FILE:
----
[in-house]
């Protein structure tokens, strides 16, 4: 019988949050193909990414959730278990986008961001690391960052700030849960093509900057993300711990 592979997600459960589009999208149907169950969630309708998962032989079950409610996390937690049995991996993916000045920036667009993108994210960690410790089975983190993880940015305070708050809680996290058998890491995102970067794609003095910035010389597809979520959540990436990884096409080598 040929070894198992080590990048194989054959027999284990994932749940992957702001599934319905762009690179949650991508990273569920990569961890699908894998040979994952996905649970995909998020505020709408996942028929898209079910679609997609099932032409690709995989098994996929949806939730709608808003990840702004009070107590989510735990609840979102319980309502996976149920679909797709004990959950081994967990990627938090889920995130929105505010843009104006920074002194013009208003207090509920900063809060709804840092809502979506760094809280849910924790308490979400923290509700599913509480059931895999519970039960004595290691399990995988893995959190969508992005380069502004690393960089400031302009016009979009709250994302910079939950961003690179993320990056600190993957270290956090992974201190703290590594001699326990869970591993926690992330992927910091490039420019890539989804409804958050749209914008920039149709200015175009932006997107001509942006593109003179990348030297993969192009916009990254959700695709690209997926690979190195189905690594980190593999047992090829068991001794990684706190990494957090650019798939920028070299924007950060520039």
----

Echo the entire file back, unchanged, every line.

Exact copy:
[in-house]
């Protein structure tokens, strides 16, 4: 019988949050193909990414959730278990986008961001690391960052700030849960093509900057993300711990 592979997600459960589009999208149907169950969630309708998962032989079950409610996390937690049995991996993916000045920036667009993108994210960690410790089975983190993880940015305070708050809680996290058998890491995102970067794609003095910035010389597809979520959540990436990884096409080598 040929070894198992080590990048194989054959027999284990994932749940992957702001599934319905762009690179949650991508990273569920990569961890699908894998040979994952996905649970995909998020505020709408996942028929898209079910679609997609099932032409690709995989098994996929949806939730709608808003990840702004009070107590989510735990609840979102319980309502996976149920679909797709004990959950081994967990990627938090889920995130929105505010843009104006920074002194013009208003207090509920900063809060709804840092809502979506760094809280849910924790308490979400923290509700599913509480059931895999519970039960004595290691399990995988893995959190969508992005380069502004690393960089400031302009016009979009709250994302910079939950961003690179993320990056600190993957270290956090992974201190703290590594001699326990869970591993926690992330992927910091490039420019890539989804409804958050749209914008920039149709200015175009932006997107001509942006593109003179990348030297993969192009916009990254959700695709690209997926690979190195189905690594980190593999047992090829068991001794990684706190990494957090650019798939920028070299924007950060520039």